Fonterra says it will not stop using permeate in its fresh milk, despite a debate raging on the other side of the Tasman.
Milk permeate, a natural waste product from the ultra-filtration of milk, is banned in parts of the world.
Fonterra adds it to blue milks to ensure the protein composition is consistent. A spokesman said that was done to keep the milk in line with the country's food standards, which state that milk must contain 3 per cent protein. The amount of permeate included was commercially sensitive, he said. However, in Australia it is up to 16 per cent of the final product and consumers are being told by other producers that it is effectively being used as a filler.
"Variation in protein composition occurs because New Zealand milk production follows the lactation and feed cycle of cows. Because protein levels are higher during the autumn and winter seasons, more permeate is added," the Fonterra spokesman said. Food laws ban milk processors in Britain and the United States from putting permeate in fresh milk.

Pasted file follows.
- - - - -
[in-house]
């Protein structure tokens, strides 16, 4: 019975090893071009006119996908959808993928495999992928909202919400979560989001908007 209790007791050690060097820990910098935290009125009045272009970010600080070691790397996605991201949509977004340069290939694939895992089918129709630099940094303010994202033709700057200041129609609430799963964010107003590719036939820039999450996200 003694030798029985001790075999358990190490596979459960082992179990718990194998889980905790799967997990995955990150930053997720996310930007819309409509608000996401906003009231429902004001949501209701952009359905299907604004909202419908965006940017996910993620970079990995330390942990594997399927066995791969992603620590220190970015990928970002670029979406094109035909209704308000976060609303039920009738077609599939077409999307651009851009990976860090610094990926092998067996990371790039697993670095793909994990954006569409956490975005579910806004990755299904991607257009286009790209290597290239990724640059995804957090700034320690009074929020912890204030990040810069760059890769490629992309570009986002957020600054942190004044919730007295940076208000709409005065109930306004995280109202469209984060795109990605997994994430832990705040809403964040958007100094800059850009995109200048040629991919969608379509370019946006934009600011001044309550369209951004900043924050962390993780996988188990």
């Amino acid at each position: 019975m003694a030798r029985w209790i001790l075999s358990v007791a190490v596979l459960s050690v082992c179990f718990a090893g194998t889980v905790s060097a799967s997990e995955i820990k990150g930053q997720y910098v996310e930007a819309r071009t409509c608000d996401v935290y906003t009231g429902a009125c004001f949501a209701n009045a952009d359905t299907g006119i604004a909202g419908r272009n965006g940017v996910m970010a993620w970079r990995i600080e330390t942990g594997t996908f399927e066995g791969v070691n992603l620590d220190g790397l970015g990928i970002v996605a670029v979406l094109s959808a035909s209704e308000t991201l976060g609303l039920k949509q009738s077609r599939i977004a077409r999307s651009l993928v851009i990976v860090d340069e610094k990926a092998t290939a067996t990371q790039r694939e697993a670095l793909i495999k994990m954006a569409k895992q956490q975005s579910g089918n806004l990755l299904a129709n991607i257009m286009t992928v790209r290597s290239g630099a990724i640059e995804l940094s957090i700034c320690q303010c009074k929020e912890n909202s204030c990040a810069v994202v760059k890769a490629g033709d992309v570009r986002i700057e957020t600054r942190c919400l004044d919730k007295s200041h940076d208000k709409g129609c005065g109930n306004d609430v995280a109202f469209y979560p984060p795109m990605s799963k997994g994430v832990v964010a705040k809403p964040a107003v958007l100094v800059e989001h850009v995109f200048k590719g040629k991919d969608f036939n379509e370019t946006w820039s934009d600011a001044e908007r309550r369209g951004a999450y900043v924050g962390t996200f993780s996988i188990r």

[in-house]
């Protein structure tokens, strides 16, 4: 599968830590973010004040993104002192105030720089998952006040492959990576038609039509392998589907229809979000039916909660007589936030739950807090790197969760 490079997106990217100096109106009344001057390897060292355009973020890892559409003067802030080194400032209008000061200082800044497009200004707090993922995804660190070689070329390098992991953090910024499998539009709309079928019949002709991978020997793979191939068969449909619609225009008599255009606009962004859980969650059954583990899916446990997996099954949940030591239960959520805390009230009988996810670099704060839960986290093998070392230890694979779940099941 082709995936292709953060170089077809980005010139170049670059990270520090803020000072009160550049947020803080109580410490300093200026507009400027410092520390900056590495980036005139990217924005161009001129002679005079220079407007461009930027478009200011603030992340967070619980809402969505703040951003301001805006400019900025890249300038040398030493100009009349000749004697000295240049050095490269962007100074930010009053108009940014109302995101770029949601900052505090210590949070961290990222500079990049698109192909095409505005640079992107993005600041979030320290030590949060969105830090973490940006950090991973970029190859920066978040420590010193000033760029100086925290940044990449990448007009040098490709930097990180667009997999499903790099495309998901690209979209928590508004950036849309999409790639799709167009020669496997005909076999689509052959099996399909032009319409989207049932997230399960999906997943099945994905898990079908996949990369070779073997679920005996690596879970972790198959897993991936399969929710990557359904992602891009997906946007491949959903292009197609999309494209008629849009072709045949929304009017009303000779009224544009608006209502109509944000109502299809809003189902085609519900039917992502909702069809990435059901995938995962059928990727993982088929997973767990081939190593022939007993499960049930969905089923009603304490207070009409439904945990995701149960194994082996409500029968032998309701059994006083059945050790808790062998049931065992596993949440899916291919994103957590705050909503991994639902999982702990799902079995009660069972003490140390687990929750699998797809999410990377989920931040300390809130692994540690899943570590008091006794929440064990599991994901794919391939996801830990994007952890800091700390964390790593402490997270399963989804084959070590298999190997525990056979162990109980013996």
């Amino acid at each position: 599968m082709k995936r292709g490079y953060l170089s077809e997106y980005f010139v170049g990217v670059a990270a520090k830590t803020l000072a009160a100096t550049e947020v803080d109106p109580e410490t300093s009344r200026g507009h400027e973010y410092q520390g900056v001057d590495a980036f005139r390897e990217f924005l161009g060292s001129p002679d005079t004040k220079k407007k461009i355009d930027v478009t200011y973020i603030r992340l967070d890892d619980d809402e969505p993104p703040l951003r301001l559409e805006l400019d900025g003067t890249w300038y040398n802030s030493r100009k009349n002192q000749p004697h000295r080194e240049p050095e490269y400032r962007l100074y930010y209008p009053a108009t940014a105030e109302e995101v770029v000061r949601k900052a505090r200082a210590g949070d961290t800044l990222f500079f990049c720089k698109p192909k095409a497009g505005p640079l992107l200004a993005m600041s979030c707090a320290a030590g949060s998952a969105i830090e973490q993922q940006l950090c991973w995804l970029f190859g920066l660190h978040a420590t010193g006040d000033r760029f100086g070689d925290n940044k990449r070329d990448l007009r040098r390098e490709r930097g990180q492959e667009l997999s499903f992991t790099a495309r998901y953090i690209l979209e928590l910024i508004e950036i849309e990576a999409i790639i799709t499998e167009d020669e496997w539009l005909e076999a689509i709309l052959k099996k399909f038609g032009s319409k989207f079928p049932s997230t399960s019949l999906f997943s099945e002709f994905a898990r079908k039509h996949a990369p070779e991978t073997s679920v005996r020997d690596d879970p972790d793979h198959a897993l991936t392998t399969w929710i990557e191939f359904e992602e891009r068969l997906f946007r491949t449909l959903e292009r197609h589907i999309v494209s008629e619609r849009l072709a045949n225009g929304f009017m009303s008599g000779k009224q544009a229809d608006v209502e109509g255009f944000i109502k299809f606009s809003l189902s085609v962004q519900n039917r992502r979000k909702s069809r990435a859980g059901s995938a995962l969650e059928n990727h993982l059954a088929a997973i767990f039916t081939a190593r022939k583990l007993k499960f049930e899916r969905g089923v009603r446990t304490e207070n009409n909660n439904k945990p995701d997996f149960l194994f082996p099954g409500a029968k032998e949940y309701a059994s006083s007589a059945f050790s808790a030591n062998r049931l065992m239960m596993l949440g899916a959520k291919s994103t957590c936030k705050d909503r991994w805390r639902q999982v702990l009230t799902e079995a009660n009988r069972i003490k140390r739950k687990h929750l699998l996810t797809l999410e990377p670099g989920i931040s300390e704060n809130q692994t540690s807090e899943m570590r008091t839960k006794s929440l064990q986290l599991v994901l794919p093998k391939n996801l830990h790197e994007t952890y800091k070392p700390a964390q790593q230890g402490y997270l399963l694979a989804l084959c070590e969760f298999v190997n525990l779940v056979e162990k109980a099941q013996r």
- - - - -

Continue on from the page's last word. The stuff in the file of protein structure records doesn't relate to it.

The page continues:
The Fonterra spokesman would not comment on that.
"Our focus is here in NZ and ensuring consumers have a consistent product to enjoy all through the year."
Sales of boutique brands leapt 45 per cent since consumer fears about permeate additives spiked in Australia in April. Small Kiwi-owned A2 brand milk, promoted for its health benefits, has 5.5 per cent of the Australian market, up from 3.5 per cent last year. Goodman Fielder also adds permeate to milk.
Here, Graeme Brown, of Canterbury firm Klondyke Fresh, said his firm, Fresha Valley and Green Valley, do not add permeate. "Our point of difference is that we don't add anything, it's as the cow intended."
Brown said the additives debate had not been taken up at the same rate here. Whether supermarkets followed Australia was up to consumers, said Luke Schepen of Progressive Enterprises. "You have to listen to what customers want."